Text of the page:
WHAT SHOULD I BE DOING INSTEAD OF THIS?
 
 

Worst Week Ever!: Sept. 12-18

0 Comments · Wednesday, September 19, 2012
THURSDAY SEPT. 13: Amanda Bynes, once named one of Teen People’s “25 Hottest Stars Under 25” got herself into hot water today after paparazzi filmed her driving around for hours while hitting a marijuana pipe that looks like a car lighter.  

Streetcar Delayed until 2015

0 Comments · Wednesday, September 19, 2012
The $110 million streetcar project’s opening is being delayed by more than a full year — from spring 2014 to summer 2015.  Meg Olberding, city spokesperson, attributes the delay to “a number of scheduling issues.”   
by German Lopez 09.17.2012
Posted In: News, Streetcar, Republicans at 01:55 PM | Permalink | Comments (1)
 
 
streetcar

Streetcar Delayed until 2015

City says a number of issues contributed to more than yearlong postponement

The $110 million streetcar project's opening is being delayed by more than a full year — from spring 2014 to summer 2015. Meg Olberding, city spokesperson, attributes the delay to “a number of scheduling issues.” “There’s so many moving pieces,” she says. “There are issues with utility and we have to order the cars. We have to get a contractor on-board for the work. So we still have a couple of things that are taking longer than we thought.”The delay, which was announced Sept. 10, is the latest in a history of plan and schedule changes for the Cincinnati streetcar, which saw $52 million pulled by Gov. John Kasich last year and forced the city to abandon its Uptown connector lines. Kasich, who has been against other rail projects in the state, claimed the move was necessary to balance the 2012-2013 budget.Today, a feud between the city and Duke Energy is causing more trouble. The city and utility company disagree over who should pay for moving utility lines to accommodate the streetcar. On Aug. 29, the city said it was considering a lawsuit to resolve the issue. Olberding says the conflict played a role in the delay.“We need to resolve that quickly because, obviously, the longer we can’t get utility work done, it’ll cause delays and cost overruns,” she says. “So we want to get that done as soon as possible.” Before the current spat, the city and Duke could not agree on whether manhole covers and utility lines should be eight feet from streetcar tracks or three to four feet. The city claimed the smaller number was fine, but Duke disagreed, citing fears for its workers. In a previous look at the issue, CityBeat found the city’s standard was supported by experiences in other cities (“The Great Eight Debate,” issue of March 6). The city eventually won out, and manholes will only be required to be three to four feet from streetcar tracks.The streetcar has faced consistent opposition from other Republicans besides Kasich. U.S. Rep. Steve Chabot of Cincinnati successfully amended the 2013 transportation bill to ban federal funding from going to the streetcar and other light rail projects. Councilman Charlie Winburn, the lone Republican on Cincinnati City Council, said the city should stop its threat of lawsuit against Duke Energy.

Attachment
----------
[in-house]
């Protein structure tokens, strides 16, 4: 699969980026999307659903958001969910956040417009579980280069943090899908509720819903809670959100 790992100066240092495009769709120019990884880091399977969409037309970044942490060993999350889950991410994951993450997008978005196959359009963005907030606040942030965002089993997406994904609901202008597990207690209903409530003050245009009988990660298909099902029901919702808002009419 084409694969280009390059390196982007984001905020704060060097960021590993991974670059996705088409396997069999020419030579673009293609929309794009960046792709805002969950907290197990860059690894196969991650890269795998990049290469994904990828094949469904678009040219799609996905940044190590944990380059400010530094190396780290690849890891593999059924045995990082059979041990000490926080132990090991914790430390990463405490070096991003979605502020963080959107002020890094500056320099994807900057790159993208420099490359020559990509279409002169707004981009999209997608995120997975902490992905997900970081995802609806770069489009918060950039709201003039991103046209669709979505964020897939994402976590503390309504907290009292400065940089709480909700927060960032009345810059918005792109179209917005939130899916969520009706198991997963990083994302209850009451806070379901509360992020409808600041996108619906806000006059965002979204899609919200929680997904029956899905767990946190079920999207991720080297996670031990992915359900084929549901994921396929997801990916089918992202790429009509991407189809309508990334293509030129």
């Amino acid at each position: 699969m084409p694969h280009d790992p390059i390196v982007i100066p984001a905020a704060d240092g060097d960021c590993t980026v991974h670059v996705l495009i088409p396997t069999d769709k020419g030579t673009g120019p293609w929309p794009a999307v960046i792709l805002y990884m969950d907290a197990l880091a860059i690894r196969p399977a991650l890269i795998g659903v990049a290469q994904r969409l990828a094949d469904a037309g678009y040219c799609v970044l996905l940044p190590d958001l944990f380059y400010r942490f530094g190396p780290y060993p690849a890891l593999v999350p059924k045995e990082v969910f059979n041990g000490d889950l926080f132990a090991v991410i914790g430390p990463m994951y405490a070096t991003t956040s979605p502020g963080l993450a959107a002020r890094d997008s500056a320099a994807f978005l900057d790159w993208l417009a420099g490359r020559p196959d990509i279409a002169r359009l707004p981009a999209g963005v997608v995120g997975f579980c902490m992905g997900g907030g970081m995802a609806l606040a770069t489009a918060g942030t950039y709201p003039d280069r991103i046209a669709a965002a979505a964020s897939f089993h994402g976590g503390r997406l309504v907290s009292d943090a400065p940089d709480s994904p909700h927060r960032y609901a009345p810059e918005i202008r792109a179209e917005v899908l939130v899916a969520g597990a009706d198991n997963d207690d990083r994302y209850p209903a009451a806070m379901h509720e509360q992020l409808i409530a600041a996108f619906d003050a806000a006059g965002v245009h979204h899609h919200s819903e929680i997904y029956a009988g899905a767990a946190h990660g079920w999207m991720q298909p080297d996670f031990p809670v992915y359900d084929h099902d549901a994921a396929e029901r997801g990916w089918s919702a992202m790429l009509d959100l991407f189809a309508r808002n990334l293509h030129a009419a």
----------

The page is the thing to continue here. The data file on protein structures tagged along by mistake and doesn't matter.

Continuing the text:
by German Lopez 09.06.2012
Posted In: Government, News, 2012 Election, Economy at 08:58 AM | Permalink | Comments (0)
 
 
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Morning News and Stuff

A federal judge is ordering Secretary of State Jon Husted to appear in court to explain why Husted is ignoring a recent ruling. The judge ruled Friday that Husted must enact in-person early voting for all voters on the weekend and Monday before Election Day. Husted told county boards of elections to ignore the ruling until after an appeal process. Republicans have consistently blocked the expansion of early voting, citing racial politics and costs.After a merger with Progress Energy, Duke Energy will rebrand itself. The details are sparse, but CEO Jim Rogers promised in a letter last week that the company will be going some big changes. Even a name change was hinted at in the letter, which promised the commission “a rollout of the new logo and name-change occurring at the end of the first quarter of 2013 and beginning of the second quarter.” An activist group is demanding the U.S. Department of Labor investigate allegations that Murray Energy forced its miners in Bealsville, Ohio to attend a campaign rally for presidential candidate Mitt Romney. CREDO Action, the group filing the petition, wants the Department of Labor to see if any laws were broken in the process. Murray Energy’s CEO says workers were told the campaign rally “was mandatory, but no one was forced to attend.” But that explanation makes no sense.Cincinnati hospitals and medical centers saw higher expenses and revenues in the past few fiscal years. Urban hospitals and centers in particular were more likely to see higher costs and income, while rural hospitals and centers sometimes saw decreases.Voters First is mocking the redistricting system with a new graph. The graph shows a real email exchange between politicians carving out districts for personal gain. The exchange only lasts 13 minutes and has no questions asked before Republican redistricting officials agree to redraw a district to benefit Rep. Jim Renacci, a Republican. Voters First also held a 13-minute press conference to mock the exchange further and explain the redistricting process.I-75 will be undergoing a massive widening project starting in 2021. The project is estimated to cost $467 million.Three downtown buildings have been sold to 3CDC for $10. The company currently has no plans for the buildings.Ohio is hosting an international venture capital conference. The National Association of Seed and Venture Funds conference is in Cleveland between Oct. 15 and 17. The nonprofit organization has 200 members, and 22 of them are in Ohio. Venture capital has come under fire during the current campaign season due to Romney’s campaign and Romney’s work as CEO of Bain Capital.The Miami University frat that was suspended is dropping its $10 million lawsuit. The frat was suspended after a fireworks battle led to police finding illegal substances inside the frat.Ohio farmers from all counties are now seeking disaster aid after severe storms and drought hurt crops this summer.Former Gov. Ted Strickland got “God” and “Jerusalem” put back in the Democratic Party’s official platform. There was some booing after the pandering addition was made. Former President Bill Clinton made a speech defending President Barack Obama at the Democratic National Convention last night. In the speech, Clinton points out that Republicans were in power when the recession began, and Obama inherited a horrible situation from them. But Clinton passed the largest deregulatory law in history when in 1999 he repealed the Glass-Steagall Act of 1933, and the severe lack of regulation is often blamed for the financial crisis that helped spur the Great Recession.A scientist is linking global warming to the amount of exploding stars in the sky.